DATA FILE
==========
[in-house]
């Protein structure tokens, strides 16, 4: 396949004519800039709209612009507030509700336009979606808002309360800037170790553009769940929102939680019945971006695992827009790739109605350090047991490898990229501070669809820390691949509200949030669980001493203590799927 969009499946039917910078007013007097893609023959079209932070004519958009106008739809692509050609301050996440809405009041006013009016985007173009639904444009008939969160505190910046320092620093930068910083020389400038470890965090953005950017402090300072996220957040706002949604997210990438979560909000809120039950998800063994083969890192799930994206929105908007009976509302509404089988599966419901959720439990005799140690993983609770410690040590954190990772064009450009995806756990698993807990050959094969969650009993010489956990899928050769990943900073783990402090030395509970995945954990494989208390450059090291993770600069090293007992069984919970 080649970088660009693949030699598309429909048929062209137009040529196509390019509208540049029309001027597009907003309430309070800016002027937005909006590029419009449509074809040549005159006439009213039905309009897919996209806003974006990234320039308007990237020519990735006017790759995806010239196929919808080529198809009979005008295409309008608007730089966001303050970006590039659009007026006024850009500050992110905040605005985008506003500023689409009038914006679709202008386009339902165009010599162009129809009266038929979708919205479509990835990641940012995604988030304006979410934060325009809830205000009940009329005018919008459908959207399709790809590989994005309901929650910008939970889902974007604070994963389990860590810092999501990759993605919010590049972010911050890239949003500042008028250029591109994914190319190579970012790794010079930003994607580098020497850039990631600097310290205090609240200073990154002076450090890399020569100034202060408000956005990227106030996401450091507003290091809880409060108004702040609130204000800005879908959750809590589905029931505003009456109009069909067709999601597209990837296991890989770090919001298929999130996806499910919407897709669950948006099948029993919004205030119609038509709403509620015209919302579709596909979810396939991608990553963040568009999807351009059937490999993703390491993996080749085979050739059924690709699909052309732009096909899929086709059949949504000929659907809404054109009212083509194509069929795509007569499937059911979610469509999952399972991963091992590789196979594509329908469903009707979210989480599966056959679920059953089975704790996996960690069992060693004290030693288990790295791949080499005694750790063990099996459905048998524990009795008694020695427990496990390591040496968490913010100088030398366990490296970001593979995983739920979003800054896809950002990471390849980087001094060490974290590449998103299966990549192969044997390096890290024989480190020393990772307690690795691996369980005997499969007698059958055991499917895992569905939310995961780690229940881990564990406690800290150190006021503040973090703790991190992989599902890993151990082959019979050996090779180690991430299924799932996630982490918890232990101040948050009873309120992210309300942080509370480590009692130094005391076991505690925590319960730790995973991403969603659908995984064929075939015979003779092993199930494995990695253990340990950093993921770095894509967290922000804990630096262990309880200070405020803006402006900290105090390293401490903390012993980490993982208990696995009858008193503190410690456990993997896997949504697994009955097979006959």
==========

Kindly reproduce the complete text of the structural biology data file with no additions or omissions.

[in-house]
């Protein structure tokens, strides 16, 4: 396949004519800039709209612009507030509700336009979606808002309360800037170790553009769940929102939680019945971006695992827009790739109605350090047991490898990229501070669809820390691949509200949030669980001493203590799927 969009499946039917910078007013007097893609023959079209932070004519958009106008739809692509050609301050996440809405009041006013009016985007173009639904444009008939969160505190910046320092620093930068910083020389400038470890965090953005950017402090300072996220957040706002949604997210990438979560909000809120039950998800063994083969890192799930994206929105908007009976509302509404089988599966419901959720439990005799140690993983609770410690040590954190990772064009450009995806756990698993807990050959094969969650009993010489956990899928050769990943900073783990402090030395509970995945954990494989208390450059090291993770600069090293007992069984919970 080649970088660009693949030699598309429909048929062209137009040529196509390019509208540049029309001027597009907003309430309070800016002027937005909006590029419009449509074809040549005159006439009213039905309009897919996209806003974006990234320039308007990237020519990735006017790759995806010239196929919808080529198809009979005008295409309008608007730089966001303050970006590039659009007026006024850009500050992110905040605005985008506003500023689409009038914006679709202008386009339902165009010599162009129809009266038929979708919205479509990835990641940012995604988030304006979410934060325009809830205000009940009329005018919008459908959207399709790809590989994005309901929650910008939970889902974007604070994963389990860590810092999501990759993605919010590049972010911050890239949003500042008028250029591109994914190319190579970012790794010079930003994607580098020497850039990631600097310290205090609240200073990154002076450090890399020569100034202060408000956005990227106030996401450091507003290091809880409060108004702040609130204000800005879908959750809590589905029931505003009456109009069909067709999601597209990837296991890989770090919001298929999130996806499910919407897709669950948006099948029993919004205030119609038509709403509620015209919302579709596909979810396939991608990553963040568009999807351009059937490999993703390491993996080749085979050739059924690709699909052309732009096909899929086709059949949504000929659907809404054109009212083509194509069929795509007569499937059911979610469509999952399972991963091992590789196979594509329908469903009707979210989480599966056959679920059953089975704790996996960690069992060693004290030693288990790295791949080499005694750790063990099996459905048998524990009795008694020695427990496990390591040496968490913010100088030398366990490296970001593979995983739920979003800054896809950002990471390849980087001094060490974290590449998103299966990549192969044997390096890290024989480190020393990772307690690795691996369980005997499969007698059958055991499917895992569905939310995961780690229940881990564990406690800290150190006021503040973090703790991190992989599902890993151990082959019979050996090779180690991430299924799932996630982490918890232990101040948050009873309120992210309300942080509370480590009692130094005391076991505690925590319960730790995973991403969603659908995984064929075939015979003779092993199930494995990695253990340990950093993921770095894509967290922000804990630096262990309880200070405020803006402006900290105090390293401490903390012993980490993982208990696995009858008193503190410690456990993997896997949504697994009955097979006959």